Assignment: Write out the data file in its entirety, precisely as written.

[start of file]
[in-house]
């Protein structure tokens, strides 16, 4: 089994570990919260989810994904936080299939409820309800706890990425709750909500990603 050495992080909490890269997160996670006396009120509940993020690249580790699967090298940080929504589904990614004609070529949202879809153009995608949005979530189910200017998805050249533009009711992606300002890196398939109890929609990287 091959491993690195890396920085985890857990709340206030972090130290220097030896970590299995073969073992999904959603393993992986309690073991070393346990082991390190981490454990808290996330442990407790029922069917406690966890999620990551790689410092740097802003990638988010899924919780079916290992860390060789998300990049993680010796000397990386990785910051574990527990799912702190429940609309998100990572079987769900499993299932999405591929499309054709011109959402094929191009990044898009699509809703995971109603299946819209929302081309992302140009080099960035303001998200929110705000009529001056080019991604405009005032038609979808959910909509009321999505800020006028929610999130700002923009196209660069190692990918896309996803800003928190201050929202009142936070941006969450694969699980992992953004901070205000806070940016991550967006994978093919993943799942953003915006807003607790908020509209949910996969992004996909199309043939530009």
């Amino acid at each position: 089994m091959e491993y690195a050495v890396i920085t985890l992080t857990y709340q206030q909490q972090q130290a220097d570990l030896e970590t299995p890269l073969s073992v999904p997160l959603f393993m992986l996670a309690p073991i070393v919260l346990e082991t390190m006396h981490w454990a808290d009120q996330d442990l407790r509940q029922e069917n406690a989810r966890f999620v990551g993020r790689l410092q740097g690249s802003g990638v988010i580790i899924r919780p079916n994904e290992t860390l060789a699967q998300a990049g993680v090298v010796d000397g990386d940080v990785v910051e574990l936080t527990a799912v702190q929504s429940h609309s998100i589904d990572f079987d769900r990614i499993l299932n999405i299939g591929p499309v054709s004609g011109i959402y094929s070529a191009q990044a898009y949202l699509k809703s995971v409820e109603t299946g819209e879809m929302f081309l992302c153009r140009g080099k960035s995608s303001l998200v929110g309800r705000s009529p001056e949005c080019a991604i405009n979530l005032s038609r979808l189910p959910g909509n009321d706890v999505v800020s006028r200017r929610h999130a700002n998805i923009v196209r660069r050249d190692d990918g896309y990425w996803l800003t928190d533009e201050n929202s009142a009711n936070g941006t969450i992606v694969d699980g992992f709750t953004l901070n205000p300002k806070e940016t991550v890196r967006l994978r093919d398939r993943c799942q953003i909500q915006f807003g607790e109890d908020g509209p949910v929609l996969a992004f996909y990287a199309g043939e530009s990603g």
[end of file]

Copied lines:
[in-house]
């Protein structure tokens, strides 16, 4: 089994570990919260989810994904936080299939409820309800706890990425709750909500990603 050495992080909490890269997160996670006396009120509940993020690249580790699967090298940080929504589904990614004609070529949202879809153009995608949005979530189910200017998805050249533009009711992606300002890196398939109890929609990287 091959491993690195890396920085985890857990709340206030972090130290220097030896970590299995073969073992999904959603393993992986309690073991070393346990082991390190981490454990808290996330442990407790029922069917406690966890999620990551790689410092740097802003990638988010899924919780079916290992860390060789998300990049993680010796000397990386990785910051574990527990799912702190429940609309998100990572079987769900499993299932999405591929499309054709011109959402094929191009990044898009699509809703995971109603299946819209929302081309992302140009080099960035303001998200929110705000009529001056080019991604405009005032038609979808959910909509009321999505800020006028929610999130700002923009196209660069190692990918896309996803800003928190201050929202009142936070941006969450694969699980992992953004901070205000806070940016991550967006994978093919993943799942953003915006807003607790908020509209949910996969992004996909199309043939530009």
């Amino acid at each position: 089994m091959e491993y690195a050495v890396i920085t985890l992080t857990y709340q206030q909490q972090q130290a220097d570990l030896e970590t299995p890269l073969s073992v999904p997160l959603f393993m992986l996670a309690p073991i070393v919260l346990e082991t390190m006396h981490w454990a808290d009120q996330d442990l407790r509940q029922e069917n406690a989810r966890f999620v990551g993020r790689l410092q740097g690249s802003g990638v988010i580790i899924r919780p079916n994904e290992t860390l060789a699967q998300a990049g993680v090298v010796d000397g990386d940080v990785v910051e574990l936080t527990a799912v702190q929504s429940h609309s998100i589904d990572f079987d769900r990614i499993l299932n999405i299939g591929p499309v054709s004609g011109i959402y094929s070529a191009q990044a898009y949202l699509k809703s995971v409820e109603t299946g819209e879809m929302f081309l992302c153009r140009g080099k960035s995608s303001l998200v929110g309800r705000s009529p001056e949005c080019a991604i405009n979530l005032s038609r979808l189910p959910g909509n009321d706890v999505v800020s006028r200017r929610h999130a700002n998805i923009v196209r660069r050249d190692d990918g896309y990425w996803l800003t928190d533009e201050n929202s009142a009711n936070g941006t969450i992606v694969d699980g992992f709750t953004l901070n205000p300002k806070e940016t991550v890196r967006l994978r093919d398939r993943c799942q953003i909500q915006f807003g607790e109890d908020g509209p949910v929609l996969a992004f996909y990287a199309g043939e530009s990603g």